Florida State Attorney Monique Worrell and Rep. Rachel Plakon are pushing for changes in the criminal justice system after two suspects with long criminal histories were arrested for robbing an Amazon delivery driver at gunpoint last month, according to Fox 35 Orlando.
Convicted felons Arkimase Divinard, 23, and Joel Aime, 24, were arrested by the Orange County Sheriff's Office after dashcam video showed them holding driver Louis Rodriguez at gunpoint before stealing at least 10 packages from the truck on Jan. 13.
Rodriguez told Fox 35 he was frightened and hoping he wouldn't die. Thankfully, he was not physically harmed.
After the two men were identified, Orange County Sheriff John Mina said there were 85 felony charges and 11 convictions between them – a fact Worrell and Plakon both said was concerning.
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"You say 87 arrests and only 11 convictions, but that doesn't account for the fact that we don't convict children," Worrell said, according to Fox 35.
Plakon, who is on the state's criminal justice committee, added to Worrell's remarks and said she was going to "find out what went wrong in this case" during an upcoming trip to Tallahassee.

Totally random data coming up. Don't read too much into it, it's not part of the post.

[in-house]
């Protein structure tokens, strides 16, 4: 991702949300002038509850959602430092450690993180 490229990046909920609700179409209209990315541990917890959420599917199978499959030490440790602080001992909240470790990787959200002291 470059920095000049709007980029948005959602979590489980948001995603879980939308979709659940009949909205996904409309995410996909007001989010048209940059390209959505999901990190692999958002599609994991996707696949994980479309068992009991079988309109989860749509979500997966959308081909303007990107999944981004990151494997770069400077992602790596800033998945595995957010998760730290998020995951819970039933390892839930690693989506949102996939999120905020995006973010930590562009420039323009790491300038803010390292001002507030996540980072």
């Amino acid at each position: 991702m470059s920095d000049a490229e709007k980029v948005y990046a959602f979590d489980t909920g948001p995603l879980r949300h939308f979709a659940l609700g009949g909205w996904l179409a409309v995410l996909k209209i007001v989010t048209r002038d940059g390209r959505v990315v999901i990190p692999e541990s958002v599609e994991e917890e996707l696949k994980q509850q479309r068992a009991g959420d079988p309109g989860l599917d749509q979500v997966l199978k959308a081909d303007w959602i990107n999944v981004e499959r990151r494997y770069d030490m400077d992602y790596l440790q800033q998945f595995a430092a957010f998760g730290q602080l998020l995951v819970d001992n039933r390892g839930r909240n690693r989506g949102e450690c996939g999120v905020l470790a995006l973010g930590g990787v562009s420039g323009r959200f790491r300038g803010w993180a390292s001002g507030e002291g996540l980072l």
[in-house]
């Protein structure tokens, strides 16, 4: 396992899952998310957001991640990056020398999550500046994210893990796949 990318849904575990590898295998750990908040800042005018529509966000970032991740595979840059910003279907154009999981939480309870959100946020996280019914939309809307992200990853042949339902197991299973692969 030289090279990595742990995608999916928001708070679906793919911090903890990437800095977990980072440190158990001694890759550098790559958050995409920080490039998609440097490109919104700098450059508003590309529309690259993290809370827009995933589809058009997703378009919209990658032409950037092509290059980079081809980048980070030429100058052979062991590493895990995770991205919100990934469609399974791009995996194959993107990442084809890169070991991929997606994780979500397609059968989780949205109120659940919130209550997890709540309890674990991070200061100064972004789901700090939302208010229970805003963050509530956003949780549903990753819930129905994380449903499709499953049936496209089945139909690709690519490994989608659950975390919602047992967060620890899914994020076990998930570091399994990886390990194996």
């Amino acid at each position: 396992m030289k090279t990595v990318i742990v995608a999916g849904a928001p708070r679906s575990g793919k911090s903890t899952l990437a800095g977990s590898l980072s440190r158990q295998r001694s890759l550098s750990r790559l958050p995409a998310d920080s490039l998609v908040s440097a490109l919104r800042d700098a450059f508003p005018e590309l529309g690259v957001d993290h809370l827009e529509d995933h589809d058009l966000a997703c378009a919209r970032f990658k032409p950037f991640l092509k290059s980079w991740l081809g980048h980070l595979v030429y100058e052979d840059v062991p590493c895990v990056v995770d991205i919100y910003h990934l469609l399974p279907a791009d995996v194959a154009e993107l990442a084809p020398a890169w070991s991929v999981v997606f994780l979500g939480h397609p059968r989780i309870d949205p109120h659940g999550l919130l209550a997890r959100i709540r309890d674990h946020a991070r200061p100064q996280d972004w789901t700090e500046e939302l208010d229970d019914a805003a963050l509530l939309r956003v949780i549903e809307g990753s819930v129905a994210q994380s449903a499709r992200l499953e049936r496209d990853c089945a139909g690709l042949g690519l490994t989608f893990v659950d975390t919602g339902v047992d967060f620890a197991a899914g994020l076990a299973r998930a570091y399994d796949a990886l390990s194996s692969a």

"We’ve got a great justice system, but at the same time, once in a while, you find a loophole," Plakon said. To which Worrell said, "Is there a loophole? I would call it a crack, and a crack these individuals are falling through to the detriment of our community."
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Worrell said both Divinard and Aime are mentally ill and have long criminal histories dating back to childhood. Divinard reportedly spent six years in an adult prison as a juvenile, got out, committed another crime and returned to an adult prison.
"These were individuals who, from a very young age, suffered from mental illness and weren’t appropriately addressed," Worrell said, adding that she would like to see a change in how juveniles are sentenced. "The maximum amount of time a child will be kept in custody is 18 to 36 months. As we see increasing violent crimes being committed by our children, that’s not sufficient for rehabilitation purposes."
The state attorney also said she wants to see mental health issues addressed while promoting public safety.
Worrell suggested providing the necessary resources so that those struggling with mental illness do not become repeat offenders, ultimately keeping the community safe from potential crimes.
When asked by a Fox 35 reporter if that meant a secure facility, she responded "it could mean that."
Plakon also plans to take action, so residents like Rodriguez feel safe again.
"Even when you have good prosecutors, even when you have good judges, you’ve gotta make sure they have the tools they need, the laws they need, that they can enforce those," she said.